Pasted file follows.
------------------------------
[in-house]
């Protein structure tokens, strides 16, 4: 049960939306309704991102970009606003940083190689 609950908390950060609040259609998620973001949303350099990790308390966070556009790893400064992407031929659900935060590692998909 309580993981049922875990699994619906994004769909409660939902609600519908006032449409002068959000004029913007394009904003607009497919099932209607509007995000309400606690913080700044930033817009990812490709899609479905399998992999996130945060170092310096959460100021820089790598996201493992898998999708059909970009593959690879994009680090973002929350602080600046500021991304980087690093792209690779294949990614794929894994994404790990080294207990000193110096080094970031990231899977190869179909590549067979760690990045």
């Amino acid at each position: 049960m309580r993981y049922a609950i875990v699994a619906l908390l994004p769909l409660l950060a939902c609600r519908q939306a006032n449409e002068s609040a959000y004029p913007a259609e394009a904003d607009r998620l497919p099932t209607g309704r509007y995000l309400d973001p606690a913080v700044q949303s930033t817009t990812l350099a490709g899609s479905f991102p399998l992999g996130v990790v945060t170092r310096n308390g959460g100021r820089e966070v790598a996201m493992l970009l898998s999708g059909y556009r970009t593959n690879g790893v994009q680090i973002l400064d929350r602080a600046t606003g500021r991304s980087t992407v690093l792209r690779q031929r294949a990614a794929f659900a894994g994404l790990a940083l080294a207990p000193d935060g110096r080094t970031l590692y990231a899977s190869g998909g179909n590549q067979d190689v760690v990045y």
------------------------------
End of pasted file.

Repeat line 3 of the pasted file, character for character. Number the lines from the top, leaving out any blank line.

């Amino acid at each position: 049960m309580r993981y049922a609950i875990v699994a619906l908390l994004p769909l409660l950060a939902c609600r519908q939306a006032n449409e002068s609040a959000y004029p913007a259609e394009a904003d607009r998620l497919p099932t209607g309704r509007y995000l309400d973001p606690a913080v700044q949303s930033t817009t990812l350099a490709g899609s479905f991102p399998l992999g996130v990790v945060t170092r310096n308390g959460g100021r820089e966070v790598a996201m493992l970009l898998s999708g059909y556009r970009t593959n690879g790893v994009q680090i973002l400064d929350r602080a600046t606003g500021r991304s980087t992407v690093l792209r690779q031929r294949a990614a794929f659900a894994g994404l790990a940083l080294a207990p000193d935060g110096r080094t970031l590692y990231a899977s190869g998909g179909n590549q067979d190689v760690v990045y």